We have plans here for a very nice evening.
My birthday was early last month, and since then, my birthday present from the Texas Gal has been languishing in a drawer, waiting for the final Saturday in October. The present? Two tickets to this evening’s performance in Minneapolis of the traveling tour of So You Think You Can Dance.
Since the show first came on television during the summer of 2005, the Texas Gal and I have been fans. (For the uninitiated, So You Think You Can Dance is essentially American Idol for dancers.) We’ve never picked up the phone after one of the shows to vote for our favorites, but we’ve watched, I think, every episode of every season. (There certainly have been times when we’ve not been home, but DVR has stepped in so we could watch later.)
And along the way, we’ve learned a little bit about the various forms of dancing, from hip-hop’s vast catalogue of styles to the similar breadth of the catalogues of ballroom and modern dance. Just a little bit. We’re not experts by any means. But we’ve learned enough while watching six seven seasons of the competition to spot and comment on flaws and tendencies in performances that are often then the subject of comments from the program’s judges.
We have our favorite styles. The Texas Gal’s favorites are the genre called contemporary and then the Bollywood style, with its performances based on the dances developed for films made in India. My favorites are Broadway-style performances and the various Latin dances, particularly the paso doble with its stylized presentation of bullfighter and bull. And I’m sure we’ll see some of all of those genres and many more as the leading dancers from last summer’s season – accompanied by dancers from previous seasons – perform this evening in Minneapolis’ Target Center.
So this morning, I thought I would wander through a random six-pack of songs with the word “dance” in their titles, stopping at the sixth such song for today’s feature. So here we go:
First, perhaps not entirely surprising, we get a track from my small collection of classical music: “Hungarian Dance No. 4 (poco sostenuto),” a Johannes Brahms composition from around 1869. Brahms’ collection of Hungarian dances ranges from lively to seemingly tragic, whether performed on two pianos (as I think he originally wrote them) or by a full orchestra, as is the case here.
Next up is “Gandy Dancer,” a tune from the album Deer In The Night released in 2009 by Po’ Girl, which was originally formed in 2003 by Trish Klein of the Be Good Tanyas and Allison Russell of Fear of Drinking. (The band’s lineup had changed significantly by the time Deer In The Night came out; Wikipedia says that Russell and three other musicians now make up the group, with no mention of Klein.) Po’ Girl’s music echoes a wide range of cultural and ethnic influences, and “Gandy Dancer” to me carries strains of Klezmer, one of the musical traditions of Eastern European Jewry.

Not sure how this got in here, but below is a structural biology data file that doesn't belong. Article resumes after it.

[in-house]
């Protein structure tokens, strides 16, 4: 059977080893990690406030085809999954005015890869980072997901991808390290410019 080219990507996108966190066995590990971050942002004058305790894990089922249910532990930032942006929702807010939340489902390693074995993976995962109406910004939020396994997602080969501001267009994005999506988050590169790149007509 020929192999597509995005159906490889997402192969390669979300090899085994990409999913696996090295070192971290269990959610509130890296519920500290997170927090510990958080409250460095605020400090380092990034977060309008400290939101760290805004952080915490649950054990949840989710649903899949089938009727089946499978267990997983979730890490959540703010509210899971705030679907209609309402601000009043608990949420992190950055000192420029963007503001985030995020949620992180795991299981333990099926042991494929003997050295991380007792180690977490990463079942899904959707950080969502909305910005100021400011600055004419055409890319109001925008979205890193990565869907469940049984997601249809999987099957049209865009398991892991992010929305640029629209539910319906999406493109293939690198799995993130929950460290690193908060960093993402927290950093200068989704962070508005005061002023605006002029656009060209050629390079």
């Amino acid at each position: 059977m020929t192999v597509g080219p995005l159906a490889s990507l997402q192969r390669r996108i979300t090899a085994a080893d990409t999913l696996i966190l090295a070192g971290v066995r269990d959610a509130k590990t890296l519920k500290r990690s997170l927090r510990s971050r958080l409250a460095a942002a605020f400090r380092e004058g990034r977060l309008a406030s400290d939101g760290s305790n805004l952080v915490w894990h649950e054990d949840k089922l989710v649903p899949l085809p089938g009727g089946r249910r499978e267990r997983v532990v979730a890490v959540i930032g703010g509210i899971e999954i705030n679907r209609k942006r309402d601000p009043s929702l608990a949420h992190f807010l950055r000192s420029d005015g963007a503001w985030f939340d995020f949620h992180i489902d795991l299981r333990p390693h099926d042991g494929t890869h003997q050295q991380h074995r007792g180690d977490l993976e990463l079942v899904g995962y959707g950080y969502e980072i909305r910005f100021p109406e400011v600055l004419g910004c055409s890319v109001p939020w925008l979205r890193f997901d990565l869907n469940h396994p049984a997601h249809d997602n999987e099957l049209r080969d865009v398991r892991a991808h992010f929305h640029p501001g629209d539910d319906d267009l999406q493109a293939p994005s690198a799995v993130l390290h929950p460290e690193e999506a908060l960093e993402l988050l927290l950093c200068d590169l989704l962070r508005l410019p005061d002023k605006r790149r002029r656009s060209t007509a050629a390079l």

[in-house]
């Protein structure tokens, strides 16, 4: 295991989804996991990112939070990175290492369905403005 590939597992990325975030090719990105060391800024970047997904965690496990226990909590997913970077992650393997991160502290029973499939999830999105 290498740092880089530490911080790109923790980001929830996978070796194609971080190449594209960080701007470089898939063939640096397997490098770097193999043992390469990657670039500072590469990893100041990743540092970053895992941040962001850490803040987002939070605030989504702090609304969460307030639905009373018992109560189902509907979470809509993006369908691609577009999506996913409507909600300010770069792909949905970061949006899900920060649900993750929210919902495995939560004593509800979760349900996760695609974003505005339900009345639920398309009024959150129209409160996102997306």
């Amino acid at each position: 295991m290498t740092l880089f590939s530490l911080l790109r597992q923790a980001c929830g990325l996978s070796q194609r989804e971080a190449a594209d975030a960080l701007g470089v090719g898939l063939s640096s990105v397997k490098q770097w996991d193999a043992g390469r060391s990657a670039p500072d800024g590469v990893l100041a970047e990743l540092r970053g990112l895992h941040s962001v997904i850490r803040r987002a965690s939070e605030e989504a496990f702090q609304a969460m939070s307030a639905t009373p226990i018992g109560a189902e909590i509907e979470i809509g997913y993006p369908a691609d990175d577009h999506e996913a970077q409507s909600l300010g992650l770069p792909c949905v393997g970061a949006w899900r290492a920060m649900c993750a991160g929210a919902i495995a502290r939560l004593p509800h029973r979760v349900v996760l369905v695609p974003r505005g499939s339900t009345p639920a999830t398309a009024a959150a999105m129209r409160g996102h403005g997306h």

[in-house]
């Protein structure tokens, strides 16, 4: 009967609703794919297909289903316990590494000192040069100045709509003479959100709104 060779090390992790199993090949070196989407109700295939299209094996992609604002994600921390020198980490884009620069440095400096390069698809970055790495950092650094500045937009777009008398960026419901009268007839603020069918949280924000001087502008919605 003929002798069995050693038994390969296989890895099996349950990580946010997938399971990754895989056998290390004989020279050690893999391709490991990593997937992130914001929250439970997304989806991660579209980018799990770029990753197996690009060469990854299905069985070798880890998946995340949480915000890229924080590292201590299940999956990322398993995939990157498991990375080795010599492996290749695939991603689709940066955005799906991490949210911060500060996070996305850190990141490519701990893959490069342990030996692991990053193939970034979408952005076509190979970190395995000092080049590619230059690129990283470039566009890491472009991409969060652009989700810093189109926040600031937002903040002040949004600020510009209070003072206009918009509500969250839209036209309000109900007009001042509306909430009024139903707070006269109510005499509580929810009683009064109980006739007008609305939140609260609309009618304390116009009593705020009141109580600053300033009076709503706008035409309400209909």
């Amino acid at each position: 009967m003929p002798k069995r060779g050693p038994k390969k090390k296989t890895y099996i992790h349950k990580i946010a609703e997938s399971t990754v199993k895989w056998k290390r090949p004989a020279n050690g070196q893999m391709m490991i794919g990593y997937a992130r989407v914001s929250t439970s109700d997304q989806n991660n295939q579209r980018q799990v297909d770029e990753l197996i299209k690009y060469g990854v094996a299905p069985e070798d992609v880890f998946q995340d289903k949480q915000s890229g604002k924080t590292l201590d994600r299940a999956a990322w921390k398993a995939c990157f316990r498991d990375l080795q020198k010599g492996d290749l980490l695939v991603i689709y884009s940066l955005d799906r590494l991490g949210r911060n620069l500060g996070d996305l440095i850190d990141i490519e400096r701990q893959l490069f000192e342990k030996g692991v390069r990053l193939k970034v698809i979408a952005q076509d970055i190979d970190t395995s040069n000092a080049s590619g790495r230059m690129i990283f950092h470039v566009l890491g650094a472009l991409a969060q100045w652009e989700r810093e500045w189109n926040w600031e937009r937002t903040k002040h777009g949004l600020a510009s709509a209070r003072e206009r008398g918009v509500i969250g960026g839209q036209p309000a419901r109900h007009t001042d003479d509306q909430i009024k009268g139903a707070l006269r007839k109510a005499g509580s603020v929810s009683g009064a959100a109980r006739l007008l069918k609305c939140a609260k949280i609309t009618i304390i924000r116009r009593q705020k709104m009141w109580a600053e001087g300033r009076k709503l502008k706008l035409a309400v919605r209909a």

Our third title this morning is “Do You Want To Dance” by Janis Ian, a track from her 1978 self-titled album. A quiet meditation over a spare jazzy accompaniment of piano, bass and drums, it’s a track that would have fit on any of her mid- to late-1970s albums: thoughtful and a bit wry. This is the only track I have from the 1978 album, which, Ian’s own website notes, “died a quick death.” I may have to see if I can find a used copy of the CD somewhere.
We move on to “Støvledance,” a 2001 track sung mostly in English by a Danish group called De Nattergale. The record is almost a novelty, with silly lyrics, a sawing violin and a recurring chorus of “Naow, naow naow!” It’s fun and it’s short, and both of those are virtues.
“Come Out and Dance” was a track on Steve Winwood’s 1990 album, Refugees of the Heart. It’s an album that was, I think, panned and generally ignored when it came out, but over the years, I’ve gained a greater appreciation for it. And “Come Out and Dance” is pretty good, with an insistent groove (that could be, in all honestly, a little more lively), a couple of sweet saxophone solos by Randall Bramblett and a sound that fits in pretty well with Winwood’s work of the late 1980s and early 1990s.
In the end, we land on a tune that was likely featured here sometime during 2007, but three years is an eternity in blogyears, so we’re going to take it and run with it. The first Top 40 hit for the duo of Loggins & Messina, “Your Mama Don’t Dance” was about as infectious and fun as anything coming out of radio speakers and from behind closed dorm doors as 1972 turned into 1973. The record went to No. 4 in the last week of January 1973 and remains vital and listenable almost forty years later.
Here’s a 1973 live television performance from Midnight Special, and It’s today’s Saturday Single:
Tags: Loggins & Messina